According to a Gallup Poll released in August, self-identified LGBT individuals are more likely than non-LGBT Americans to report they lack health insurance – although the Affordable Care Act (ACA) has helped shrink the gap.
In the fourth quarter of 2013, the last three months before the ACA required individuals to have health insurance, the percent of uninsured individuals in the LGBT community was 5.3 points higher than the rest of the population
At the start of the second quarter this year, as the initial sign-up period for health insurance through the ACA ended, the LGBT community had registered a larger drop in its uninsured population than the population at large. Yet 17.6 percent of the LGBT community remained uninsured compared with 13.2 percent of the rest of the population.
HHS report underscores advances
Earlier this month, the Department of Health and Human Services’ LGBT Issues Coordinating Committee issued its fourth annual report highlighting initiatives underway to improve the health and well-being of LGBT individuals.
Among other advances, the report cited a proposed rule that bars discriminatory practices at hospitals participating in the Medicare and Medicaid programs. And it noted that data collection efforts at HHS now include questions on gender identity and sexual orientation.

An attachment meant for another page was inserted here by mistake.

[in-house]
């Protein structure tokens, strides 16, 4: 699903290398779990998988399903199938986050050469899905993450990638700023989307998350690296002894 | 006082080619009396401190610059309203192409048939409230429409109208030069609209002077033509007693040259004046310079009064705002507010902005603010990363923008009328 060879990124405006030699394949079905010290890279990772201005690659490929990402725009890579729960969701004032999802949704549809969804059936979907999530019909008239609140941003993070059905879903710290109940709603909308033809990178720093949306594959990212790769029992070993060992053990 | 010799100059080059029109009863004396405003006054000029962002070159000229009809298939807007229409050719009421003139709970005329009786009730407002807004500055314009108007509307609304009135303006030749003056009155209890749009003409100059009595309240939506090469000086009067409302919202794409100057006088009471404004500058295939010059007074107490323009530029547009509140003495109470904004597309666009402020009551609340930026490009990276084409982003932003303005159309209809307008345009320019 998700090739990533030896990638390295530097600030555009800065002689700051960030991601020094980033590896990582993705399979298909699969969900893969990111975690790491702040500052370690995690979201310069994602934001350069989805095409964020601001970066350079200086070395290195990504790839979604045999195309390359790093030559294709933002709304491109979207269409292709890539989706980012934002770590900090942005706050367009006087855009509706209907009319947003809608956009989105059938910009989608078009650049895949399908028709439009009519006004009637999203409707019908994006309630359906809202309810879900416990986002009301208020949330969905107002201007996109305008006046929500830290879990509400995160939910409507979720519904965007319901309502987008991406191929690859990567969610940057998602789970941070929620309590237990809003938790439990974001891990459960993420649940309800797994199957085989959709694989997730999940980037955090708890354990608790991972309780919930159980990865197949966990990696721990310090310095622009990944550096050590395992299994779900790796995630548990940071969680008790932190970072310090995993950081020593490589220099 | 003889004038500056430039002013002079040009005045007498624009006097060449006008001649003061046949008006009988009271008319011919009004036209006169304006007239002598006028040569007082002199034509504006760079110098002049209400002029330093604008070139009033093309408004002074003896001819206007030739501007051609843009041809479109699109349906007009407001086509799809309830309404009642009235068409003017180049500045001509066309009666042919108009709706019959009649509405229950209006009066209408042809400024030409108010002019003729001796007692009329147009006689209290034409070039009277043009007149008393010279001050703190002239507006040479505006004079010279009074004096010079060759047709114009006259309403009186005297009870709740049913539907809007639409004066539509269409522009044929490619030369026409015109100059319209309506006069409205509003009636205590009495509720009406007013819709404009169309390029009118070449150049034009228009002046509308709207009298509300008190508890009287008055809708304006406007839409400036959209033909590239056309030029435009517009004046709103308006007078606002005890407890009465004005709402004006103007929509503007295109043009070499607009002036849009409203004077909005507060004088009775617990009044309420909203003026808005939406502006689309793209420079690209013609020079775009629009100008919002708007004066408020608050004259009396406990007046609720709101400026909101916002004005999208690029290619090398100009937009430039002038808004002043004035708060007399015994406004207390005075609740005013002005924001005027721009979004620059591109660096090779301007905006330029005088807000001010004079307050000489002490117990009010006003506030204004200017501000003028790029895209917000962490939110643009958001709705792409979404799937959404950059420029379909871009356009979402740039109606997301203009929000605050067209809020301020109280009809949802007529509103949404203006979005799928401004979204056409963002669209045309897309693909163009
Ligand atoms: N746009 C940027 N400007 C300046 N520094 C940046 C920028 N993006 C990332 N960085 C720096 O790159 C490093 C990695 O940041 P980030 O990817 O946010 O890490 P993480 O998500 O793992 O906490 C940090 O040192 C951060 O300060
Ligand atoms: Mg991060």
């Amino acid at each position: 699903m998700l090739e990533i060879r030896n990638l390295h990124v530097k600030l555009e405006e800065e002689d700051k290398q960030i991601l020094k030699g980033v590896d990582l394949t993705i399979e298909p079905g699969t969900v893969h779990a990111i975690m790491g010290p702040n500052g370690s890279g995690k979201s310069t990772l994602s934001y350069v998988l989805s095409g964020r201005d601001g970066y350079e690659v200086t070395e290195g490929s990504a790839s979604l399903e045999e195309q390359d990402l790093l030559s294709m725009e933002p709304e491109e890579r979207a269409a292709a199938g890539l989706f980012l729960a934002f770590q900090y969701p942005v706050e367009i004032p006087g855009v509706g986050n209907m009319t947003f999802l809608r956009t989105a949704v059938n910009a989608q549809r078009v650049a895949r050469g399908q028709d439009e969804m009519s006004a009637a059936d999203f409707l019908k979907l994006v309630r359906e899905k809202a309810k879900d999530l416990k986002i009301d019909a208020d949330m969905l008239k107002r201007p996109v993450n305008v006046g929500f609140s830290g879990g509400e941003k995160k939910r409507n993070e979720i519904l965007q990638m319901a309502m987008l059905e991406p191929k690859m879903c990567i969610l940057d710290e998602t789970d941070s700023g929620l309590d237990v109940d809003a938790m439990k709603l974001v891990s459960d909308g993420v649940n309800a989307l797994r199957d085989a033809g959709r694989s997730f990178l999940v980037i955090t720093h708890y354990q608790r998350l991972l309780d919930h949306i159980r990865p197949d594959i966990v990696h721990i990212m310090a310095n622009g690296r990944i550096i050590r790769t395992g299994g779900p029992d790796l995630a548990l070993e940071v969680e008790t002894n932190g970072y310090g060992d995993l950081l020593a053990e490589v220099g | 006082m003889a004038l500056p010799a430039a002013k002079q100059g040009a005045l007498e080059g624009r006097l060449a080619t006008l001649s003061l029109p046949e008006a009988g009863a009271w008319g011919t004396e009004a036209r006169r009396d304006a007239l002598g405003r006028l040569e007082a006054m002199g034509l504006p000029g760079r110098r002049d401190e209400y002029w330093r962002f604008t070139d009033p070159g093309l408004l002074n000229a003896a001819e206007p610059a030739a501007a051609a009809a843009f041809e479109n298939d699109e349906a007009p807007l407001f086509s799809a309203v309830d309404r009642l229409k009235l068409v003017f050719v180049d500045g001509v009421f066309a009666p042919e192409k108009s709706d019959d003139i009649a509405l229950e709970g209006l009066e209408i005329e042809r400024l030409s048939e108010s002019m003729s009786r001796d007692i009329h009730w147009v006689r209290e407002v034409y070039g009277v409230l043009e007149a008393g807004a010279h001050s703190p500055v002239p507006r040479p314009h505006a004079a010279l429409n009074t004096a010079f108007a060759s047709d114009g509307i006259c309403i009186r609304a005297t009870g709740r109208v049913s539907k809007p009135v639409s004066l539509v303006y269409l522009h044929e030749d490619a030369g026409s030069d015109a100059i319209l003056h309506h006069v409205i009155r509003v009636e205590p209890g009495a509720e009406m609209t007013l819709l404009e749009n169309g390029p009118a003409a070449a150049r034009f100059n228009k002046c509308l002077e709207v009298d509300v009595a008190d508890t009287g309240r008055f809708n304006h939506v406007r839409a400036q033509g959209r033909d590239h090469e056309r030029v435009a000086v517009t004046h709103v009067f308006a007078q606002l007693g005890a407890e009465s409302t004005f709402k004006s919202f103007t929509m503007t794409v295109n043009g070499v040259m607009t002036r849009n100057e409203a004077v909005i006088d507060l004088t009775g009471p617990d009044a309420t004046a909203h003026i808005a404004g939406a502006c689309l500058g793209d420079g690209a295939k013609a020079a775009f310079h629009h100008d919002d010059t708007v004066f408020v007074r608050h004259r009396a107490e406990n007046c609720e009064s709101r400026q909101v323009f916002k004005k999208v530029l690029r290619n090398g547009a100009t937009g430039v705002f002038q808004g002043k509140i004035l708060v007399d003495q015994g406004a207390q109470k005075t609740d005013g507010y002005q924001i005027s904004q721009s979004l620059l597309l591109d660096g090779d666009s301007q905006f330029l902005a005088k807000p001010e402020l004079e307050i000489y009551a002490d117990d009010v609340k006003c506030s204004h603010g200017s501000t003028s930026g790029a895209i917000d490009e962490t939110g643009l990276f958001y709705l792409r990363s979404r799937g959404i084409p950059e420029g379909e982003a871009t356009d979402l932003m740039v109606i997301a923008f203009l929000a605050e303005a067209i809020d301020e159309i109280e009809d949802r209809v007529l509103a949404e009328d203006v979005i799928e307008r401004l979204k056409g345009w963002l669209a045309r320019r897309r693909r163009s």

Even as outreach efforts have expanded, federal grants for health exchange enrollment assistance in Kansas and Missouri have fallen. The Centers for Medicare and Medicaid Services provided $1.59 million to health groups in Missouri, down from $1.8 million last year. Grants to Kansas groups totaled $710,145 compared with $886,085 last year.
To help fund additional enrollment assistance needs, the Cover Missouri Coalition, which consists of health organizations led by the Missouri Foundation for Health, has provided $4.5 million in grants. Those grants fund certified application counselor positions throughout the state.
Kelly, of the Cover Missouri Coalition, says she welcomes enrollment assistance from brokers and insurers like Blue Cross Blue Shield of Kansas City. But she cautions consumers to steer clear of enrollment assisters who ask for payment.
“They should not be paying a fee,” she says. “They are not required to pay a fee. There should not be a charge for the consumer. That is one of the guidelines that has been set through the marketplace.”
Kelly says consumers should also use the official healthcare.gov website to avoid scams and ensure they receive the subsidies to which they may be entitled.
Individuals lacking health coverage will be hit with larger fines this year than last year: 2 percent of their yearly household income or $325 per person for the year, whichever is higher.
Mike Sherry is a health reporter with Heartland Health Monitor, a reporting collaboration among KCUR Public Radio, KCPT Public Television, KHI News Service and Kansas Public Radio. He is based at KCPT’s Hale Center for Journalism.
Alex Smith is a health reporter with Heartland Health Monitor, a reporting collaboration among KCUR Public Radio, KCPT Public Television, KHI News Service and Kansas Public Radio. He is based at KCUR.